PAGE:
Those who suffer from that peculiar inability to distinguish screen violence from the real stuff, whether they be hand-wringing liberals or censorious Christian right-wingers, found much to displease them in Michael Haneke’s playful, provocative and intense 1997 film, Funny Games. The sizeable sicko contingent, on the other hand, cherished it as the natural successor to such unremitting fare as The Desperate Hours, ratcheting up the debate a notch or two with audacious self-referential interludes and a message you may find difficult to swallow.
The set-up couldn’t be more simple. An upper-middle class nuclear family motor along to their lakeside holiday home, where they meet up with their neighbours and arrange to play a game of golf the following day. Father Georg (Ulrich Muhe) and infant son Georgie potter about on their boat while mum Anna (Susanne Lothar) prepares supper. Suddenly, a plump, polite, bumbling young man shows up, introduces himself as Peter (Frank Giering), a relative of the neighbours who’s been sent to borrow some eggs. Anna lends him the eggs, which he promptly drops on the floor. Georgie comes in to collect a knife for dad. Peter accidentally knocks Anna’s mobile phone into the sink and drops another lot of eggs. Slowly, imperceptibly, the mood starts to change. Peter’s handsome, arrogant young friend Paul (Arno Frisch) then shows up. We notice that both of them are wearing matching white gloves. Paul admires Georg’s golf clubs, asks whether he can test the swing on one of them, and without waiting for a reply takes it outside. The family dog, which has been barking constantly, falls silent. It’s not long before a violent confrontation takes place, which leaves Georg crippled. As night falls, the interlopers, led by the sadistic Paul, subject Anna and Georg to further brutal humiliation and violence, until he finally announces a bet: in nine hours’ time, the entire family will be dead.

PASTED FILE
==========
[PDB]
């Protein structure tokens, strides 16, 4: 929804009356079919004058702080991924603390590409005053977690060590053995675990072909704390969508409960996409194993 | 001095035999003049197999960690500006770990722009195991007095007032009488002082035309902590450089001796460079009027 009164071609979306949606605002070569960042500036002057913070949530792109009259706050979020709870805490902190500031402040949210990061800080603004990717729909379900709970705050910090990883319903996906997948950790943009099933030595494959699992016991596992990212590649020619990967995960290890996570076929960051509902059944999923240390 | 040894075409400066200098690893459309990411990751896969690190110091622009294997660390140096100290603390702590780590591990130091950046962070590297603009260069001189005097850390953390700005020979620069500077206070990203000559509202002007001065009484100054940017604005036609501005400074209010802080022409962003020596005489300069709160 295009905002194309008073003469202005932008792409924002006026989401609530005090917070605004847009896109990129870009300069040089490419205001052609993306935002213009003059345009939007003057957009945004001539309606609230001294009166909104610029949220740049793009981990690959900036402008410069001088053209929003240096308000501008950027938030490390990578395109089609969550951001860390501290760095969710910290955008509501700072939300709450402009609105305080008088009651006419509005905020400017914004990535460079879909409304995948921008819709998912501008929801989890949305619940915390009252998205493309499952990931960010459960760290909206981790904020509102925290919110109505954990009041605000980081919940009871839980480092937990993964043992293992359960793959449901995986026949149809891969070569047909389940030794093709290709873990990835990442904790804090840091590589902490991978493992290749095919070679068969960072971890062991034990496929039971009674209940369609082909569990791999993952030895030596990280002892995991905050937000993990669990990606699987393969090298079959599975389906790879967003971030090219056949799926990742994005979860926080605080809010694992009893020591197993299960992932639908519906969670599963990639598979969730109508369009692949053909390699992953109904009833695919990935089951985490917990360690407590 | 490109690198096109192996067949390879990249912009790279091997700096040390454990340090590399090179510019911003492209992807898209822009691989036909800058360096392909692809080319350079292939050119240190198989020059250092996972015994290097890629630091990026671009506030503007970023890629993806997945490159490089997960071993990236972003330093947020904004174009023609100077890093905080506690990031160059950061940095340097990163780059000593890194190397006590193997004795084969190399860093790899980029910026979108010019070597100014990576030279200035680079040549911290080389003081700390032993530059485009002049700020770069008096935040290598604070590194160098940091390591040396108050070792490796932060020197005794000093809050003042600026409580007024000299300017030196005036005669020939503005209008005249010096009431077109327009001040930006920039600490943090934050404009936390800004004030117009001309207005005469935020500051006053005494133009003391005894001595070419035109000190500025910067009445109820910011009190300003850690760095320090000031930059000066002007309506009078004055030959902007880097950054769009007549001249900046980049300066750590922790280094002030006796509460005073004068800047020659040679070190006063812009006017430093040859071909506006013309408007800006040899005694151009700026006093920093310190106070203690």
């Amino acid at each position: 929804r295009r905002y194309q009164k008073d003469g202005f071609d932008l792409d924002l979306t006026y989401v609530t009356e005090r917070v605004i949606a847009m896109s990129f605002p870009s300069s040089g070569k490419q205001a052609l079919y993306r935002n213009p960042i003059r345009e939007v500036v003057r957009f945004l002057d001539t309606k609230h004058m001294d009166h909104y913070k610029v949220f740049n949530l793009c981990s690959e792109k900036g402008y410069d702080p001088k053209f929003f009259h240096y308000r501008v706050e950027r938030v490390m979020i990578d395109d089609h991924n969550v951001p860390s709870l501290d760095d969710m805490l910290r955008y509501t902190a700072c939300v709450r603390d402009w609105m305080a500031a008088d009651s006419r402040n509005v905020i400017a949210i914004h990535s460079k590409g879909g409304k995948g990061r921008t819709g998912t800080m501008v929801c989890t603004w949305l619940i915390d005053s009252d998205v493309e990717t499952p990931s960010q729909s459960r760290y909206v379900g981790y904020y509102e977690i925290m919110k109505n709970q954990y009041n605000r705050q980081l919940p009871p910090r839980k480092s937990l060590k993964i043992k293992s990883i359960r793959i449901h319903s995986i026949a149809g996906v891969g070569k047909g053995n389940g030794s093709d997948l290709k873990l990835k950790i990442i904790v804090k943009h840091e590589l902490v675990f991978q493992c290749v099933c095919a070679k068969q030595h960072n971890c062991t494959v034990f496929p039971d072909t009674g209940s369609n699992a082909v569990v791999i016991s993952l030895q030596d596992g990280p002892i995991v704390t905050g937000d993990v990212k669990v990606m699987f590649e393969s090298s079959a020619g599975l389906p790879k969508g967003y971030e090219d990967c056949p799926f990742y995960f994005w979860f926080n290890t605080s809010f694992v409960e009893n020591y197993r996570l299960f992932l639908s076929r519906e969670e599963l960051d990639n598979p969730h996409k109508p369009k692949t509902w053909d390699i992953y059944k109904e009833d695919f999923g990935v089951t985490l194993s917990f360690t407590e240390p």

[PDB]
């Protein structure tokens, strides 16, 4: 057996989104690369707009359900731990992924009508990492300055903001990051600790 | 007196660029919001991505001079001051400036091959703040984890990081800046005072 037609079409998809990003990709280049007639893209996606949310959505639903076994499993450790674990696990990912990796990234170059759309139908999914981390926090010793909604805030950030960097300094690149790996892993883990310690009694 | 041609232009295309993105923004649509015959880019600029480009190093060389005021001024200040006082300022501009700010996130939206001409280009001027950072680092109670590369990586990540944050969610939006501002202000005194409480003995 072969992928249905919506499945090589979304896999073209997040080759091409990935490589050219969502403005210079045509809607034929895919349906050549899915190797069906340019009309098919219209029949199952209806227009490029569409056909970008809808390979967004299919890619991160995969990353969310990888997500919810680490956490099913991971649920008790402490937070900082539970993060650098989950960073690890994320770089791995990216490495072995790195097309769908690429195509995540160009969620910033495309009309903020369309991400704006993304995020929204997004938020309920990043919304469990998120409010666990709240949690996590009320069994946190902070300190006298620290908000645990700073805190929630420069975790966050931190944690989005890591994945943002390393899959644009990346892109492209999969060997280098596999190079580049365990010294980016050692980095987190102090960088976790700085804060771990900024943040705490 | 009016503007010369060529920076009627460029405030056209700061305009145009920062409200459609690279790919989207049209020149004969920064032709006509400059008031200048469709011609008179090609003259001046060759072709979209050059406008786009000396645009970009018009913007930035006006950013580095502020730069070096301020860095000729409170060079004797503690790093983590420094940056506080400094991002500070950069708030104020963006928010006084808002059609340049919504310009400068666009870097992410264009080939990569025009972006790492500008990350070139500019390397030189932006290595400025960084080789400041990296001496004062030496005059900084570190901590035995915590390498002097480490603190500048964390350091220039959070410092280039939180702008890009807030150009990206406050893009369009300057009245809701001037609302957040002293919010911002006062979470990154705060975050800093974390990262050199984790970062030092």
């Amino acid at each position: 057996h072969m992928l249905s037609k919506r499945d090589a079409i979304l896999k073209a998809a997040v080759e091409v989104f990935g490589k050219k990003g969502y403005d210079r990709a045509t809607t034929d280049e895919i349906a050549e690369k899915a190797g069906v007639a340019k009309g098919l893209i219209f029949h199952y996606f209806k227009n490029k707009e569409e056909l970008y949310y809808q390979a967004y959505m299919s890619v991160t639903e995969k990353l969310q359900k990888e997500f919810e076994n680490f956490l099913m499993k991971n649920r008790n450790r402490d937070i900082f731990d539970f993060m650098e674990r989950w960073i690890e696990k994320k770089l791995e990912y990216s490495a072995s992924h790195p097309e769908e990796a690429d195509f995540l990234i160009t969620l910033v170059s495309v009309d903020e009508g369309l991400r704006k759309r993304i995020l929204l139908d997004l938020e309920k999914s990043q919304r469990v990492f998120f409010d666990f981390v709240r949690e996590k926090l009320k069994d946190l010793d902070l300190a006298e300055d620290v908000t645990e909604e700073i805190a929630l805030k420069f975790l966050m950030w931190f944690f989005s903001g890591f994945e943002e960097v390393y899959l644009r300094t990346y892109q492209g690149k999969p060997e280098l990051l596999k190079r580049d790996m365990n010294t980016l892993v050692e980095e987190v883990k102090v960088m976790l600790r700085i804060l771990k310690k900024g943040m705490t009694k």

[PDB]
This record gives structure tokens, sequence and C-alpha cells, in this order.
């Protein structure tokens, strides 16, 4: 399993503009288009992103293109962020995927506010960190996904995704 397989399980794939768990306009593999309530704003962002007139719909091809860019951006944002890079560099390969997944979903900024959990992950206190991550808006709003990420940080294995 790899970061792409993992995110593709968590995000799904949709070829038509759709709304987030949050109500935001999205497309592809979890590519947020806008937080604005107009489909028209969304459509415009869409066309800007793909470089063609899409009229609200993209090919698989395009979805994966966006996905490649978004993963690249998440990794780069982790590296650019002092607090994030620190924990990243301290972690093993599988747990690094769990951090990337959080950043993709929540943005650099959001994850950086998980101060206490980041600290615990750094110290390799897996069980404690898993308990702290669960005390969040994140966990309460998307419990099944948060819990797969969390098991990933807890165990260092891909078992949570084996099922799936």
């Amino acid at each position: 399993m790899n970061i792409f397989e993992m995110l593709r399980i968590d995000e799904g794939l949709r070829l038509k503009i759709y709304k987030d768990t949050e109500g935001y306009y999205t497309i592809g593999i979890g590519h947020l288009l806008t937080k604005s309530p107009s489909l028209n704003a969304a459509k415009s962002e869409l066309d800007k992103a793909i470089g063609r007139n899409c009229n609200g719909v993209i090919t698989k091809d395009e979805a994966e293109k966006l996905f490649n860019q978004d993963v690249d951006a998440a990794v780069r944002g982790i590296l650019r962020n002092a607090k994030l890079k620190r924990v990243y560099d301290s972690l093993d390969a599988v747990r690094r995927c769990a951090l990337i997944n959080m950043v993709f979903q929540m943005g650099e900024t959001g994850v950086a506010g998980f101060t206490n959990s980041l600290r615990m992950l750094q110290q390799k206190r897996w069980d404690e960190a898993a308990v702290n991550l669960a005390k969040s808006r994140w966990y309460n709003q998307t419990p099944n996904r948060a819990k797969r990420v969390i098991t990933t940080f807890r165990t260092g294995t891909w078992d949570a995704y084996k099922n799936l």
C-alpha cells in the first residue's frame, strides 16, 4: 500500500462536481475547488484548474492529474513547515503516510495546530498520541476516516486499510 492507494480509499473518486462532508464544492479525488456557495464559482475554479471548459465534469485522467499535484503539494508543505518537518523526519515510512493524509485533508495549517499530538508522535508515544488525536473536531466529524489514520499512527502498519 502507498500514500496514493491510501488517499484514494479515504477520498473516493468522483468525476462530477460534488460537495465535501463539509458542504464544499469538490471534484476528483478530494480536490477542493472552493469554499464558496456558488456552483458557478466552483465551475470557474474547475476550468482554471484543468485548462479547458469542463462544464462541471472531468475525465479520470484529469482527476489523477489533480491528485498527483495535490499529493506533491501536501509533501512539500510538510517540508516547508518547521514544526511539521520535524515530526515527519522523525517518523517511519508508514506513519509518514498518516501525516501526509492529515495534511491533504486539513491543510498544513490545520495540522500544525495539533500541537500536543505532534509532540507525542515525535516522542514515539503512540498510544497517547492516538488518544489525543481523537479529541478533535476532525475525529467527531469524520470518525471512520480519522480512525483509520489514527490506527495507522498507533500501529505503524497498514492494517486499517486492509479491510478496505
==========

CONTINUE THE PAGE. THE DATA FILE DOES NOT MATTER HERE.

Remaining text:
Virtually none of the violence is actually shown, as Haneke concentrates unflinchingly on its effects and aftermath. In one extraordinary scene lasting several minutes and filmed with a static camera, the sobbing, half-naked and brutalised couple make an agonising, ultimately doomed bid for freedom when the interlopers seem to have departed. But while the director happily filches every trick in the psycho thriller book to build up an almost unbearable air of impending menace, he also seeks to comment on the genre, with Paul’s occasional asides (“This isn’t how the movie is supposed to end”), psychobabble excuses for his actions, knowing winks to camera, and a neat trick with a video remote control that it would be unfair to reveal here. As in his earlier, equally controversial but little-seen Benny’s Video, Haneke attempts that difficult simultaneous cake possession/consumption trick, serving up plenty of unpleasantness from the safety of the moral high ground, where he loftily condemns audiences for enjoying themselves. But at root, Funny Games is still a first class genre thriller with a novel intellectual twist that should provoke a few arguments and – who knows? – maybe a couple of bottle fights in the bar afterwards.
It’s back on screen in the Watershed’s welcome Hell is Other People season to complement the release of Parasite.